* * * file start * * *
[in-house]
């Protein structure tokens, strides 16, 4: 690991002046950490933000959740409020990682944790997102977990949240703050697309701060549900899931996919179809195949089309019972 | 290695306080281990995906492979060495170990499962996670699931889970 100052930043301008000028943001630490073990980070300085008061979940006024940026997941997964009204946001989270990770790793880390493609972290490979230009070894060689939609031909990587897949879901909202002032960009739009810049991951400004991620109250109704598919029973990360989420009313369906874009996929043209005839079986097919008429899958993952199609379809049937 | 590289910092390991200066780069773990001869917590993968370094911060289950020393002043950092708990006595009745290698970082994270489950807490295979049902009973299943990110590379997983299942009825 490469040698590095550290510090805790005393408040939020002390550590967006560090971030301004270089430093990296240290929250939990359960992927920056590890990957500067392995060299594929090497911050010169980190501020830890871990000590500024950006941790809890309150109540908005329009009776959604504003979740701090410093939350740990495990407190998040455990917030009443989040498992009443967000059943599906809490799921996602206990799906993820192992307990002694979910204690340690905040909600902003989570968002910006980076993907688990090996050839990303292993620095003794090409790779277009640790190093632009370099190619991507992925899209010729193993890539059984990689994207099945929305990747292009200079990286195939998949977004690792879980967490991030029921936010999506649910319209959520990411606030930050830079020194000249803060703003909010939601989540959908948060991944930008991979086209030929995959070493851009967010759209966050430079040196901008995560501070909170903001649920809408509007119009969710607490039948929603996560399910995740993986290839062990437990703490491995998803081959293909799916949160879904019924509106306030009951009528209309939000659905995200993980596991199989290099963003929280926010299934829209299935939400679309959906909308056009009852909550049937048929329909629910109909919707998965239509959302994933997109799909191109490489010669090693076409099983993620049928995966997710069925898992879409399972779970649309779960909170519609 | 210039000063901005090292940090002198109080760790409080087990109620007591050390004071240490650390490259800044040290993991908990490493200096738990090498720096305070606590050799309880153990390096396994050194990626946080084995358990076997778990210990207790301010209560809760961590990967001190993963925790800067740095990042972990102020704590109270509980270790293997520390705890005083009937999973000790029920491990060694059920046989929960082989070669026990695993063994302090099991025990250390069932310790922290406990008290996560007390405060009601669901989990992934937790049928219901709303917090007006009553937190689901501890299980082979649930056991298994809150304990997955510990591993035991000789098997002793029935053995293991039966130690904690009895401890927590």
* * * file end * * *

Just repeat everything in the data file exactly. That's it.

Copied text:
[in-house]
């Protein structure tokens, strides 16, 4: 690991002046950490933000959740409020990682944790997102977990949240703050697309701060549900899931996919179809195949089309019972 | 290695306080281990995906492979060495170990499962996670699931889970 100052930043301008000028943001630490073990980070300085008061979940006024940026997941997964009204946001989270990770790793880390493609972290490979230009070894060689939609031909990587897949879901909202002032960009739009810049991951400004991620109250109704598919029973990360989420009313369906874009996929043209005839079986097919008429899958993952199609379809049937 | 590289910092390991200066780069773990001869917590993968370094911060289950020393002043950092708990006595009745290698970082994270489950807490295979049902009973299943990110590379997983299942009825 490469040698590095550290510090805790005393408040939020002390550590967006560090971030301004270089430093990296240290929250939990359960992927920056590890990957500067392995060299594929090497911050010169980190501020830890871990000590500024950006941790809890309150109540908005329009009776959604504003979740701090410093939350740990495990407190998040455990917030009443989040498992009443967000059943599906809490799921996602206990799906993820192992307990002694979910204690340690905040909600902003989570968002910006980076993907688990090996050839990303292993620095003794090409790779277009640790190093632009370099190619991507992925899209010729193993890539059984990689994207099945929305990747292009200079990286195939998949977004690792879980967490991030029921936010999506649910319209959520990411606030930050830079020194000249803060703003909010939601989540959908948060991944930008991979086209030929995959070493851009967010759209966050430079040196901008995560501070909170903001649920809408509007119009969710607490039948929603996560399910995740993986290839062990437990703490491995998803081959293909799916949160879904019924509106306030009951009528209309939000659905995200993980596991199989290099963003929280926010299934829209299935939400679309959906909308056009009852909550049937048929329909629910109909919707998965239509959302994933997109799909191109490489010669090693076409099983993620049928995966997710069925898992879409399972779970649309779960909170519609 | 210039000063901005090292940090002198109080760790409080087990109620007591050390004071240490650390490259800044040290993991908990490493200096738990090498720096305070606590050799309880153990390096396994050194990626946080084995358990076997778990210990207790301010209560809760961590990967001190993963925790800067740095990042972990102020704590109270509980270790293997520390705890005083009937999973000790029920491990060694059920046989929960082989070669026990695993063994302090099991025990250390069932310790922290406990008290996560007390405060009601669901989990992934937790049928219901709303917090007006009553937190689901501890299980082979649930056991298994809150304990997955510990591993035991000789098997002793029935053995293991039966130690904690009895401890927590």